Feisal Naqvi

The Architecture of Justice in Pakistan

In Uncategorized on April 10, 2008 at 3:58 am

All buildings are statements. All government buildings are government statements. And all court buildings are statements reflecting what the men in power think about courts.

Take, for example, the great High Court buildings in Lahore and Karachi. Both buildings were built by the British at about the same time (late 1800s). Severe, imposing and neo-classical in form, the buildings present a massive and powerful face to the public. In each case, the public face of the building allows entry to judges and other officials only. The entrance for the ordinary people is not on the main road, which the buildings face but on the opposite side.

The statement that the High Court buildings make is a reflection of the best and worst features of the colonial ethic. The majesty of the law is publicly proclaimed and publicly upheld. But at the same time, the distinction between the rulers and the ruled is there for all to see. The public face of the High Court is accessible only to those who wield power; everyone else who comes to the court comes as a supplicant.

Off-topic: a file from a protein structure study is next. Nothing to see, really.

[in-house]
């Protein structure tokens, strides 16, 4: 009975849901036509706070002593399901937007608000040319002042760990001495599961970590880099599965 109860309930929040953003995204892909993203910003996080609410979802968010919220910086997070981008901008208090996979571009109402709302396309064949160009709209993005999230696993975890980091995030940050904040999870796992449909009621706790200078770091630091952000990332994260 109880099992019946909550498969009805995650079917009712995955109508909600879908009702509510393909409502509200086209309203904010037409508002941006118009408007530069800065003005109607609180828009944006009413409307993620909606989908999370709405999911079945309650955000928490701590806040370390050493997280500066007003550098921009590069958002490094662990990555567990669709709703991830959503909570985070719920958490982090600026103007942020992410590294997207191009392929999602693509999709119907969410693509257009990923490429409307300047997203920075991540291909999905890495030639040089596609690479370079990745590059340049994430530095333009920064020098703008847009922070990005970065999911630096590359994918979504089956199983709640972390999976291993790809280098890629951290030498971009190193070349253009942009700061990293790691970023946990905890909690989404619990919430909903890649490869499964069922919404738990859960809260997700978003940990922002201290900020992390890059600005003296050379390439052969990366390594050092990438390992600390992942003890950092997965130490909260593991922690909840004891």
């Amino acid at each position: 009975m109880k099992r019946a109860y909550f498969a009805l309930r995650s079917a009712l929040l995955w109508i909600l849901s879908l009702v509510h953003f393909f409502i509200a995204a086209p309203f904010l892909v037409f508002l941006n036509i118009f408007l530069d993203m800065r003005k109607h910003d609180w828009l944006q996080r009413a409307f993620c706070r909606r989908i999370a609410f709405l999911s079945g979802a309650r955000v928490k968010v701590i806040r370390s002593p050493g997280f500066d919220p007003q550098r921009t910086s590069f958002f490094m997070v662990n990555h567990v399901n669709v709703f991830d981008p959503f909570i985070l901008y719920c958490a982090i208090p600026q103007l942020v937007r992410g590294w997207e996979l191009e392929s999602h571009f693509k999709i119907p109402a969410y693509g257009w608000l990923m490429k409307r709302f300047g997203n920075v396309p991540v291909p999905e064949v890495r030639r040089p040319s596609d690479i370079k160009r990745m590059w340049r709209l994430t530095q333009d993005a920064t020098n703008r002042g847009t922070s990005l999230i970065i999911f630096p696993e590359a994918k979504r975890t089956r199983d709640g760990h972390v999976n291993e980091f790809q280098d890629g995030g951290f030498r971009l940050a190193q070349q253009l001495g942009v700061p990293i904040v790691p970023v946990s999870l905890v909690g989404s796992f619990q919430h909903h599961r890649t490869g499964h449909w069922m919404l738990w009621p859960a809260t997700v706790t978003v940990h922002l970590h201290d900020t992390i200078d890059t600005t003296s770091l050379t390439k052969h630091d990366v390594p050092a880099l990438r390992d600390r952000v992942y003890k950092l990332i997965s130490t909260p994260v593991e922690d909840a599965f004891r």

The statement made by the colonial High Court buildings is easily contrasted with the statement made by the building which houses the US Supreme Court. The US Supreme Court building is a simple neo-classical structure which faces one of the main avenues in Washington DC and sits on an elevated plinth approached by a series of steps. If you climb up those steps, you come to the main door of the court and if you keep on walking straight, you will immediately enter the main courtroom. Continue walking straight and you eventually reach the podium where, if you are so qualified, you can address the nine judges of the Supreme Court of the United States of America.